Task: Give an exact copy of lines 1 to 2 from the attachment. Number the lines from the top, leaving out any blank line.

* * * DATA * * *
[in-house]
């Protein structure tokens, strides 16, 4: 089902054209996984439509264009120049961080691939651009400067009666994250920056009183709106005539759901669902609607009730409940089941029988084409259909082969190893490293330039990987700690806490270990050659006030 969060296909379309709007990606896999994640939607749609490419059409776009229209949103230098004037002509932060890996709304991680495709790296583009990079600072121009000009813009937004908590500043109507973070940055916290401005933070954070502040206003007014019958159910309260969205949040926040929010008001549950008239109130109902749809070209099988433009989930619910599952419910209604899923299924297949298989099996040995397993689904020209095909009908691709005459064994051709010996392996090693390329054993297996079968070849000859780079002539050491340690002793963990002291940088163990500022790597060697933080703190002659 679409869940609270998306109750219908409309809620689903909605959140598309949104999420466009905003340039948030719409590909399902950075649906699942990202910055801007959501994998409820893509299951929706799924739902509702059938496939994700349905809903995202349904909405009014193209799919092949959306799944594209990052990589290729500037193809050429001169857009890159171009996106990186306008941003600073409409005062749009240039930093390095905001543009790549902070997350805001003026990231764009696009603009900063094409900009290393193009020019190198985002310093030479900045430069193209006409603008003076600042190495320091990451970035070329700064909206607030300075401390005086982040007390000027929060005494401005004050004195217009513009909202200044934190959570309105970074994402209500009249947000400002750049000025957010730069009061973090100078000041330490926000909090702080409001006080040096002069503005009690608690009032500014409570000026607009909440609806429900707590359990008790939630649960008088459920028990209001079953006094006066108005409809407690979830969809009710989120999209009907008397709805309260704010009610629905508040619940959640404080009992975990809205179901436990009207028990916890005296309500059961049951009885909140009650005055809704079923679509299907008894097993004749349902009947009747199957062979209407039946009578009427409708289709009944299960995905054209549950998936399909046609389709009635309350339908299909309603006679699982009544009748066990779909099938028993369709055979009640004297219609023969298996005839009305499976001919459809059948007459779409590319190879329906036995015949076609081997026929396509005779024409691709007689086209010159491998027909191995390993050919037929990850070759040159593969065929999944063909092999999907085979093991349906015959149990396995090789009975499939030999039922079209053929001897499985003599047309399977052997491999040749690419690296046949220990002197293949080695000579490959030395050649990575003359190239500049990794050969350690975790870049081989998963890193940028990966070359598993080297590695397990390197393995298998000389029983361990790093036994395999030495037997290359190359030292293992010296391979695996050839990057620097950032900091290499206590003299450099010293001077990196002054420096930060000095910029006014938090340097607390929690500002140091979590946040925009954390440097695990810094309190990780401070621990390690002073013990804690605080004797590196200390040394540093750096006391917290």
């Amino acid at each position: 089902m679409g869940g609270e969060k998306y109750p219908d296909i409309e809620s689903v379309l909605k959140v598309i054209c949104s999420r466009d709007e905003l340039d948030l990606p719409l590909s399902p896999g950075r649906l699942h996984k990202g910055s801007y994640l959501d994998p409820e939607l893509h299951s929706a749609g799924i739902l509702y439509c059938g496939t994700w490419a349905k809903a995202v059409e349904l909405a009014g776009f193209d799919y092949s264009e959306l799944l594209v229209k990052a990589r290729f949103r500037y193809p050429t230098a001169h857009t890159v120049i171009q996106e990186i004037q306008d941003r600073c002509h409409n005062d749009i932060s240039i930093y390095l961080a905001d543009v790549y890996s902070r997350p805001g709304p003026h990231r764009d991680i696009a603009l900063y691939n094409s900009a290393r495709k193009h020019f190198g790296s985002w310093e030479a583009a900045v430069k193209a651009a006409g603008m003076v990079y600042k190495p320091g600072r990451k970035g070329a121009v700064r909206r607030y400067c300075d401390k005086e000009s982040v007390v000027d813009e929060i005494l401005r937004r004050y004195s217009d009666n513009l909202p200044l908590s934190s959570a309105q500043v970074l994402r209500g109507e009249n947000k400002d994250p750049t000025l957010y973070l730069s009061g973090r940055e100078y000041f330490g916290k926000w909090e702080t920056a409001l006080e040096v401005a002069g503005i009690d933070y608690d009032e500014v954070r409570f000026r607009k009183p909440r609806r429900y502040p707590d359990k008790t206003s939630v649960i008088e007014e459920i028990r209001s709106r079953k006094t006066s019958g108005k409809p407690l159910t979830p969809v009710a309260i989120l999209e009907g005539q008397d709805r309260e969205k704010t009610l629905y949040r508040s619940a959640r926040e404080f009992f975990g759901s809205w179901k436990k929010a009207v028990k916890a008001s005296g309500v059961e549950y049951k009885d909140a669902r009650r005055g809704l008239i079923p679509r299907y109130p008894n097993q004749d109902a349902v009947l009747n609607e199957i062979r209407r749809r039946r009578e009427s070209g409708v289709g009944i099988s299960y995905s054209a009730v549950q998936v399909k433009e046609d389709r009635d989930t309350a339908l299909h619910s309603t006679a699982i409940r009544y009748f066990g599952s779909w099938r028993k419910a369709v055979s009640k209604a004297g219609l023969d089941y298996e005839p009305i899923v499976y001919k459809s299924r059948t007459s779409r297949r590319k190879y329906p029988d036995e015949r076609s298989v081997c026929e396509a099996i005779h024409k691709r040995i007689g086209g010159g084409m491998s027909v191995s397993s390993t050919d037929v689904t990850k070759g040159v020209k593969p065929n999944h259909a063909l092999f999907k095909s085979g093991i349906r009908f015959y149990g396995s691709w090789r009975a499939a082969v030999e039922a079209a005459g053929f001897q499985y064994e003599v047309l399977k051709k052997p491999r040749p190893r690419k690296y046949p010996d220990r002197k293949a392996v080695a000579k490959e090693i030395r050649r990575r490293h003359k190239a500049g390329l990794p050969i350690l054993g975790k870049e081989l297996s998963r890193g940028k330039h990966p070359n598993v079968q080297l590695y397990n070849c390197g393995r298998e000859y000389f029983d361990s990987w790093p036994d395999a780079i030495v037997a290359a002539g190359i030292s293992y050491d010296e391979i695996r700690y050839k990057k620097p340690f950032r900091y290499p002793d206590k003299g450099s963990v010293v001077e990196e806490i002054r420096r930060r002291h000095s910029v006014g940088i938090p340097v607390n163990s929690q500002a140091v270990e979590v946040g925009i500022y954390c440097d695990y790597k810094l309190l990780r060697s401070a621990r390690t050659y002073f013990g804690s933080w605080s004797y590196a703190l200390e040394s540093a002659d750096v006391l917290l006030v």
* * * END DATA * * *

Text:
[in-house]
């Protein structure tokens, strides 16, 4: 089902054209996984439509264009120049961080691939651009400067009666994250920056009183709106005539759901669902609607009730409940089941029988084409259909082969190893490293330039990987700690806490270990050659006030 969060296909379309709007990606896999994640939607749609490419059409776009229209949103230098004037002509932060890996709304991680495709790296583009990079600072121009000009813009937004908590500043109507973070940055916290401005933070954070502040206003007014019958159910309260969205949040926040929010008001549950008239109130109902749809070209099988433009989930619910599952419910209604899923299924297949298989099996040995397993689904020209095909009908691709005459064994051709010996392996090693390329054993297996079968070849000859780079002539050491340690002793963990002291940088163990500022790597060697933080703190002659 679409869940609270998306109750219908409309809620689903909605959140598309949104999420466009905003340039948030719409590909399902950075649906699942990202910055801007959501994998409820893509299951929706799924739902509702059938496939994700349905809903995202349904909405009014193209799919092949959306799944594209990052990589290729500037193809050429001169857009890159171009996106990186306008941003600073409409005062749009240039930093390095905001543009790549902070997350805001003026990231764009696009603009900063094409900009290393193009020019190198985002310093030479900045430069193209006409603008003076600042190495320091990451970035070329700064909206607030300075401390005086982040007390000027929060005494401005004050004195217009513009909202200044934190959570309105970074994402209500009249947000400002750049000025957010730069009061973090100078000041330490926000909090702080409001006080040096002069503005009690608690009032500014409570000026607009909440609806429900707590359990008790939630649960008088459920028990209001079953006094006066108005409809407690979830969809009710989120999209009907008397709805309260704010009610629905508040619940959640404080009992975990809205179901436990009207028990916890005296309500059961049951009885909140009650005055809704079923679509299907008894097993004749349902009947009747199957062979209407039946009578009427409708289709009944299960995905054209549950998936399909046609389709009635309350339908299909309603006679699982009544009748066990779909099938028993369709055979009640004297219609023969298996005839009305499976001919459809059948007459779409590319190879329906036995015949076609081997026929396509005779024409691709007689086209010159491998027909191995390993050919037929990850070759040159593969065929999944063909092999999907085979093991349906015959149990396995090789009975499939030999039922079209053929001897499985003599047309399977052997491999040749690419690296046949220990002197293949080695000579490959030395050649990575003359190239500049990794050969350690975790870049081989998963890193940028990966070359598993080297590695397990390197393995298998000389029983361990790093036994395999030495037997290359190359030292293992010296391979695996050839990057620097950032900091290499206590003299450099010293001077990196002054420096930060000095910029006014938090340097607390929690500002140091979590946040925009954390440097695990810094309190990780401070621990390690002073013990804690605080004797590196200390040394540093750096006391917290």